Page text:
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Green Magpie


Latest posts by Green Magpie

instead of bedding

Posted: 30/05/2013 at 12:23

A few that come to mind: Lithodora, a lovely deep blue-flowered creeping plant. Coreopsis, glorious yello flowers, although they tend to die after a few years. Saxifrages, such as "London Pride". Dianthus. Hellebores. Aquilegia. Thift (good for thin, stony soil). Pulmonaria (good for damper, shadier places). Most of these will spread or self-seed so you only need a small bit to start you off - I agree with Nutcutlet above, look out for summer fetes etc with plant stall where you can pick these things up cheaply, or beg some bits from other people's gardens.

Where is the buzz of busy bees?

Posted: 29/05/2013 at 17:14

I think it's the weather. We do have bees in the garden but not as many as usual. Honeybees don't like to fly when it's too cold, or when it's windy. Bumble bees are less fussy (maybe their furry coats are warmer!)

We had heavy blossom on our apple trees but it won't surprise me if the crop yield is low, because of lack of pollination.

Brassica collars

Posted: 27/05/2013 at 09:05

I think Monty Don was using cardboard but it eventually goes soggy and disintegrates. Anything firm enough to hold its shape but not too hard to cut will do - vinyl offcuts, roofing felt, carpet, underlay, etc.

Ivy advice?

Posted: 27/05/2013 at 09:01

Haven't tried this, but I believe a blob of clear sealant (like you use for sealing bathroom units etc) will hold the shoot to the surface. But as others say, you'd only need to do this at first, to get the ivy to understand where you want it to go (rather than horizontally across your garden, etc, which it will also want to do).

Bee hive

Posted: 20/05/2013 at 17:48

I think that if you want to take up beekeeping, you'll need to find out a bit more about it. You don't just get a hive and wait for the bees to come - it needs to be actively managed. If left to themselves, a new colony won't survive long, mainly because of disease.Honeybees rely very much on human management for their survival. Beekeepers usually start out with a "nucleus" of bees plus a queen (although a swarm may function in much the same way) but you need to know how to inspect the frames, how to check for disease, how to identify the queen and how to know whether she's mated successfully , when and how to feed the bees,... and so much more. It's a very rewarding hobby (my husband is a beekeeper). so it's worth finding out a bit more and then deciding whether it's something you'd like to take on.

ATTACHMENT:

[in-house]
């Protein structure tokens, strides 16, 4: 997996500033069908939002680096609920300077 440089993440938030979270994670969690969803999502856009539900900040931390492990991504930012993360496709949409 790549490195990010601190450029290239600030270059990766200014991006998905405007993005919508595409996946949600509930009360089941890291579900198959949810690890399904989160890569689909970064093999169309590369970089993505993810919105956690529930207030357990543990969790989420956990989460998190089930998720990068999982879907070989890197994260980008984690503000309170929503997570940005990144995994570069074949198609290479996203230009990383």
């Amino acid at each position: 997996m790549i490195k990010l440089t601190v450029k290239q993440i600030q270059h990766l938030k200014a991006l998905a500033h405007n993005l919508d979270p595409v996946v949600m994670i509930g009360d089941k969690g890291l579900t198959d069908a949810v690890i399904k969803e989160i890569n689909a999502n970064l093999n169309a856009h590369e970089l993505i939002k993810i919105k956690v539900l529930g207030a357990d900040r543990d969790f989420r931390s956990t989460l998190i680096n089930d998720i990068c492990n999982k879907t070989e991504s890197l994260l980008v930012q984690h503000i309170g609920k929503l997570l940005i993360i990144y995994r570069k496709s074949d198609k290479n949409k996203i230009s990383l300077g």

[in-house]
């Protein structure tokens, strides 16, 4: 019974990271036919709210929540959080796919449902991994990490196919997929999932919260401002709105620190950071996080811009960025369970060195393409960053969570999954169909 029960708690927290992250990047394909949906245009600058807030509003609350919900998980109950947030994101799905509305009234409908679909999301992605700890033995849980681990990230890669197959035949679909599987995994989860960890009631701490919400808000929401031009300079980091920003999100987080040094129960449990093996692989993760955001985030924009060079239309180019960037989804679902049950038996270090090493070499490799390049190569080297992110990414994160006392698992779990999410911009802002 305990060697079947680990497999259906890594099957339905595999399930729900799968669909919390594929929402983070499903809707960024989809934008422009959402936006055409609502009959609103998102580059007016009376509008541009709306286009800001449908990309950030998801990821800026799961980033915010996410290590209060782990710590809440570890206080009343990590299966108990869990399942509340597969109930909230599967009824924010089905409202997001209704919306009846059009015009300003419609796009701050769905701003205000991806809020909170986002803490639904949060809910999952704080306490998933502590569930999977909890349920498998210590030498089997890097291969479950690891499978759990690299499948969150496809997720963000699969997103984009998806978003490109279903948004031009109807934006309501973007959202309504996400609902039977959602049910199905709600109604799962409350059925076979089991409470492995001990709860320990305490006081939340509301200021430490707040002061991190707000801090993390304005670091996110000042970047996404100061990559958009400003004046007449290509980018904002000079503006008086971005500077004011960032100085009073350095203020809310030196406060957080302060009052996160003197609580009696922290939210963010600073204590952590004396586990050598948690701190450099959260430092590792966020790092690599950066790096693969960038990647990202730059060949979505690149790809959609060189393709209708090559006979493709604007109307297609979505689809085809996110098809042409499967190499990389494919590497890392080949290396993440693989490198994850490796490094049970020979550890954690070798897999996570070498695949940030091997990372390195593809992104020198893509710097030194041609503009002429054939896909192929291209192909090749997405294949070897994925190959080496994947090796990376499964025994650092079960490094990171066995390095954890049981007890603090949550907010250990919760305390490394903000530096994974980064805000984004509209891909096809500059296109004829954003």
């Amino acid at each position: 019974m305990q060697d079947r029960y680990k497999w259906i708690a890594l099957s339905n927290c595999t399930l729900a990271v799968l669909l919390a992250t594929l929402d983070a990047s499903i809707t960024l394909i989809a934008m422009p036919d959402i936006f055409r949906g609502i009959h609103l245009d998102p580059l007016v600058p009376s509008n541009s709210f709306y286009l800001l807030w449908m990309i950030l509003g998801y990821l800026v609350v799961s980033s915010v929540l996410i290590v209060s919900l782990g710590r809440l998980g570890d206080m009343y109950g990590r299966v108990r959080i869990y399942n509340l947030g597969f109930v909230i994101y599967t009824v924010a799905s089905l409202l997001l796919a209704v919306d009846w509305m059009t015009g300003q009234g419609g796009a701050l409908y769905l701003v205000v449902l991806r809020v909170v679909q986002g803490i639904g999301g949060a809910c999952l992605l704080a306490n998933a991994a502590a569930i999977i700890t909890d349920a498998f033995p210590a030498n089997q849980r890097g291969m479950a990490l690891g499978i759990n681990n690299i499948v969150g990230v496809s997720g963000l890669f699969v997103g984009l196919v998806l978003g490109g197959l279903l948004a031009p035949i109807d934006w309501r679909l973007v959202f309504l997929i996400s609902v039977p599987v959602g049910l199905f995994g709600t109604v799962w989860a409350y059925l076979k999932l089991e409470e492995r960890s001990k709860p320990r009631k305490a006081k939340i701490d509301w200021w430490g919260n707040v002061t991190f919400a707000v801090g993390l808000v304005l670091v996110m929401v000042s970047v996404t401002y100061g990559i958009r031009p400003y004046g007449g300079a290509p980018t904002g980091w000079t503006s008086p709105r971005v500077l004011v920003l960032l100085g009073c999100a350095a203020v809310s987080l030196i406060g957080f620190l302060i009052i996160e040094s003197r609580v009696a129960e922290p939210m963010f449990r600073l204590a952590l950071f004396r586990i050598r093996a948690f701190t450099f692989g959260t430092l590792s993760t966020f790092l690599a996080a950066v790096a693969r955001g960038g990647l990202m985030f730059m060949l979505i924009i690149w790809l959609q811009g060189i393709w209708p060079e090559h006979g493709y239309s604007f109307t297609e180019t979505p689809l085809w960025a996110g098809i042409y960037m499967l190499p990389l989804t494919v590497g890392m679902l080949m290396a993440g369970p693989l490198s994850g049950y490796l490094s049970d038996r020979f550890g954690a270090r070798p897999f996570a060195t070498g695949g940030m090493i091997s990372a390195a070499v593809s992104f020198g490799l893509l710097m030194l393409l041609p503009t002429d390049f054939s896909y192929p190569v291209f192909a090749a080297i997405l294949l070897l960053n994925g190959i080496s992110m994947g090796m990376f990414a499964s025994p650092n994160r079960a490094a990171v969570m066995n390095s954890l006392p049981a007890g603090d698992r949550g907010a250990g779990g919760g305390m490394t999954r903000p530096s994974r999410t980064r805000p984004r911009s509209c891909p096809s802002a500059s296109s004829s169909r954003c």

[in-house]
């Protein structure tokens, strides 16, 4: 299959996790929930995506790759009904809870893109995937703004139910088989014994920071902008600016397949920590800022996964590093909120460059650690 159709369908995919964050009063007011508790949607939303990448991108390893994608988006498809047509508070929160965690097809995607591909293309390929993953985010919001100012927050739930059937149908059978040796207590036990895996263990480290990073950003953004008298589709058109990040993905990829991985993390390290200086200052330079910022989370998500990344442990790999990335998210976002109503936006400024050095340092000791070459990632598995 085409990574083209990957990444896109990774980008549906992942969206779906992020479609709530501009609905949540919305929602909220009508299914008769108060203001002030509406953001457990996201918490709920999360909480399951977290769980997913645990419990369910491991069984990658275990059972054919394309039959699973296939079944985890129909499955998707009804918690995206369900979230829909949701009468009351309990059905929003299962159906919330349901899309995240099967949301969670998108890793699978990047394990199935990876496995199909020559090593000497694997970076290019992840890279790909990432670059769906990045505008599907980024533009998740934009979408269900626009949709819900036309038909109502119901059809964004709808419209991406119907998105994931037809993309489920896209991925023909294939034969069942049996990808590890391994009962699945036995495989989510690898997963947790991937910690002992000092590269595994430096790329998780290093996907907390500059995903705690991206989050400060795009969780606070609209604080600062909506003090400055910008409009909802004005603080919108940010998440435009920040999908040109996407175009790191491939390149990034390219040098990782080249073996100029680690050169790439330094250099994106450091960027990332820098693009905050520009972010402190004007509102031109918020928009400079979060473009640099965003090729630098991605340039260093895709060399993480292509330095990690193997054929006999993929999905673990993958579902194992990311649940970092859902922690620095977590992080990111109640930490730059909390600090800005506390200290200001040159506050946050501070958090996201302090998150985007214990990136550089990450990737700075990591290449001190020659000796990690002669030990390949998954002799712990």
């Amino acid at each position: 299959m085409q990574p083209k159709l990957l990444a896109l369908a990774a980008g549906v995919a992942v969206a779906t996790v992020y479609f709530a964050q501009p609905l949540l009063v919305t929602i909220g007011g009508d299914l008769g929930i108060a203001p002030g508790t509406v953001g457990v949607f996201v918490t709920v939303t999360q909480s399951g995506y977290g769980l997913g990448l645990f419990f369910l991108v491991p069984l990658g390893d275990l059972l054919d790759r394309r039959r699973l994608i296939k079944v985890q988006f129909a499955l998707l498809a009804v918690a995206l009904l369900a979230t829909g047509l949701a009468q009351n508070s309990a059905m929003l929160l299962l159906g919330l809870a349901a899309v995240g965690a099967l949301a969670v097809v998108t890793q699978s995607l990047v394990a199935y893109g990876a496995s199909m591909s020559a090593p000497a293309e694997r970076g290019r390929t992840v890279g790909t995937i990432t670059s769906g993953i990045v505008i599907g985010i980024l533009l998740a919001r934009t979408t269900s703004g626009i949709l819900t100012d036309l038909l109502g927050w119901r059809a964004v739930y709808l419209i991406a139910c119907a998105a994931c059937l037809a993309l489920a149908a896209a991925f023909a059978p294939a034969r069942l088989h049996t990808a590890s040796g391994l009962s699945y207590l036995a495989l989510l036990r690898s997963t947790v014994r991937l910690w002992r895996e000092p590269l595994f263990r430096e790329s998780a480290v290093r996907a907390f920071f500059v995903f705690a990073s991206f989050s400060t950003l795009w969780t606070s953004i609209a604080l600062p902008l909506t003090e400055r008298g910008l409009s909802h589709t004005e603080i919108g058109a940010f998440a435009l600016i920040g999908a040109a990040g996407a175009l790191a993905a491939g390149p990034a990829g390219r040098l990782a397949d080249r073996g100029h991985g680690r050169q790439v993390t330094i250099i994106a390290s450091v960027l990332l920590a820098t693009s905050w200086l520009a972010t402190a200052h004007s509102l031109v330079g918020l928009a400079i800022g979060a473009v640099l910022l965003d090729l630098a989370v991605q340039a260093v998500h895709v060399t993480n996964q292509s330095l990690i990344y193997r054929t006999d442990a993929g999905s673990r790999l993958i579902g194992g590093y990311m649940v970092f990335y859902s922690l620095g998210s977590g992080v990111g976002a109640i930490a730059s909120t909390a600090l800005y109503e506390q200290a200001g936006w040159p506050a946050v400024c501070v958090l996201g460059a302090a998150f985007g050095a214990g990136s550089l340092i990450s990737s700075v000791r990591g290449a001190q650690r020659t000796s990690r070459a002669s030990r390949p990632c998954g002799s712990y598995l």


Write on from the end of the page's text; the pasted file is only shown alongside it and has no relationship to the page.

Purple Tomato leaves

Posted: 20/05/2013 at 16:55

I think it may be magnesium rather than potassium that they're lacking. But more likely it's just the cold - mine are the same, although the newest leaves look a bit greener (so far).

Herbs from seeds

Posted: 29/04/2013 at 13:14

If you pick out the tips of basil and space the plants out a bit, they'll fill out a bit more than the supermarket plants - in fact, when I buy supermarket basil, I transplant it into a pot twice the size and space the plats out - it can last for many weeks. But they ares still quite small plants and you can do with plenty of them if you like it a lot.

Coriander tends to stay a bit leggy, in my experience, but is probably better not too crowded. Parsely does best if it's really well spaced out - maybe 8 or 10 inches between plants.

Green pond

Posted: 27/04/2013 at 17:32

No point in restocking unless you can protect your new fish. A net or wires across the pond can help. Plants that give surface cover, such as lilies, provide cover for the fish and also help to reduce the algae by keeping sunlight off the water. Oxygenating plants are good for clearing the water, and/or you could get a littel solar-powered fountain. 

how often should i water new seedlings

Posted: 18/04/2013 at 19:08

You didn't say what type of seedlings, but some, such as tomatoes and chillies, are better watered in the morning, so that they don't get chilled at night.

Yellowing leaves

Posted: 12/04/2013 at 19:11

If there's a lack of anything, it's more likely magnesium. If repotting doesn't sort it, try spraying the foliage with Epsom salts.

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